How has the bankruptcy code played out for India Inc?

Bankruptcy

by 5paisa Research Team Last Updated: Apr 21, 2022, 02:55 PM IST

India has seen three landmark economic reforms over the last decade which—despite their flaws and need for amendments—have gone a long way in creating a better environment and producing a set of opportunities for businesses to flourish over a longer period.

These three—Goods and Services Tax (GST), on-tap licensing for universal banks, and the Insolvency and Bankruptcy Code (IBC)—have sought to improve fiscal leakages while forming a more efficient taxation framework, expand the spread of banking services, allow time-bound resolution for bad loans for lenders and provide a valve to flush out virtually dead companies.

To be sure, all of them are work in progress despite having been in operation for about five years, and the country is yet to leverage the full potential of these reforms, partly because of the way they have been implemented.

IBC as an exhaust fan

If we sit down to get a status report on the IBC, its primary objective was to harmonise the separate norms governing the insolvency of companies, individuals, partnership firms and other type of borrowers. In the past, different rules tended to act as a circuit breaker for a smooth process. They were all brought together under the IBC. The new law set an initial time-frame of 180 days within which to resolve insolvency, with an extension of 90 days if required.

Later, the overall limit or deadline for full resolution was kept at 330 days, and only to be extended beyond in exceptional cases. In a nutshell, once a corporate insolvency resolution procedure (CIRP) is initiated, it needs to show a result within a year.

So how has it fared?

If we look at the first five years, since the IBC came into force on December 1, 2016, close to 5,000 cases have been filed. Of these, around one-third are still in process and the remaining have seen a closure, either resulting in liquidation or resolution or simply withdrawn.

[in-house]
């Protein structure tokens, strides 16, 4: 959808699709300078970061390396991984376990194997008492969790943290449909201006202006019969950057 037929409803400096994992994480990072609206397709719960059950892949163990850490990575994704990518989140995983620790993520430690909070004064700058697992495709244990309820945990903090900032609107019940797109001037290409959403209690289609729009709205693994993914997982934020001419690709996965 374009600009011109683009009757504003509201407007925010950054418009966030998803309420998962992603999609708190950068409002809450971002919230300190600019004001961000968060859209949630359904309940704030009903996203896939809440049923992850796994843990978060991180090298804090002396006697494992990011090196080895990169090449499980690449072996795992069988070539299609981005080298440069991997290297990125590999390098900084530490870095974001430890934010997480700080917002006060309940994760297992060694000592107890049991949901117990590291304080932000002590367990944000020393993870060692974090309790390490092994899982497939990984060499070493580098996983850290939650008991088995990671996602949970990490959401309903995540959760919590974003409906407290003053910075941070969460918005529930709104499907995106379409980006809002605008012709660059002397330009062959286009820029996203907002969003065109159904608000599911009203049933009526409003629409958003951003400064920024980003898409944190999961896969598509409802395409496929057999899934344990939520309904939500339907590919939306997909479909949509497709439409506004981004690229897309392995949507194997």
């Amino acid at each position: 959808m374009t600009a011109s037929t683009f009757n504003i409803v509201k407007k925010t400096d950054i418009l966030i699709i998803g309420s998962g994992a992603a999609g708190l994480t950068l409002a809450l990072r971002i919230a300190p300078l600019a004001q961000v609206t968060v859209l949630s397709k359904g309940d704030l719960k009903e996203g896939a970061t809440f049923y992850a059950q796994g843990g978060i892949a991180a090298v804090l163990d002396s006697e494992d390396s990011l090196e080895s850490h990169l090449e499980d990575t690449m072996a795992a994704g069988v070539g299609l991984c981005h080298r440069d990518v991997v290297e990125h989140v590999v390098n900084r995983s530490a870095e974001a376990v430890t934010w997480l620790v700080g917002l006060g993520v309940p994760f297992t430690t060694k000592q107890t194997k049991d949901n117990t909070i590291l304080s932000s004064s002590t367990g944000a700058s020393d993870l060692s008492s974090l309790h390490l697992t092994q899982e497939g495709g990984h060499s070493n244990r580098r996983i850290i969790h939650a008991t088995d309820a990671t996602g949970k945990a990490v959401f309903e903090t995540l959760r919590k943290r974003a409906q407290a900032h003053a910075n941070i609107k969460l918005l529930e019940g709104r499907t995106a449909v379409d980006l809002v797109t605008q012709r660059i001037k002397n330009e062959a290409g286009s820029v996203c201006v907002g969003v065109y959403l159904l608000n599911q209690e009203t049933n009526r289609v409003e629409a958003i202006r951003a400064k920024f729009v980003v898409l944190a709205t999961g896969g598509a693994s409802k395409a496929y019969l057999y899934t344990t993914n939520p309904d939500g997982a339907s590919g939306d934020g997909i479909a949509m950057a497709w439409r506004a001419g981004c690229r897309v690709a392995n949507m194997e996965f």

Data shows the CIRP filings have moderated since the Covid-19 pandemic hit businesses two years ago. While counterintuitive, this is partly explained by the interim moratorium put in place by the Reserve Bank of India (RBI) on loan repayments and accordingly what can be classified as a bad loan.

At the same time, the debtors as well as lenders also saw how the IBC was progressing and may have put an extra effort to resolve it before an impending CIRP filing.

If we look at what happened to cases that have seen a closure to date, 1,514 firms—or nearly half (46.63%)—have resulted in orders for liquidation. This entails the assets of the company being sold off to pay off the lenders.

However, around two-thirds of these were pre-existing cases already admitted under previous bankruptcy laws or were defunct with value of assets under 8% of the actual outstanding amount.

Of the rest, 714 (21.99%) have been settled on appeal or review, 562 (17.31%) have been withdrawn, and 457 (14.07%) have ended up in approval of a resolution plan.

Thus, while 1,733 cases have been settled as a going concern, 1,514 have gone for liquidation.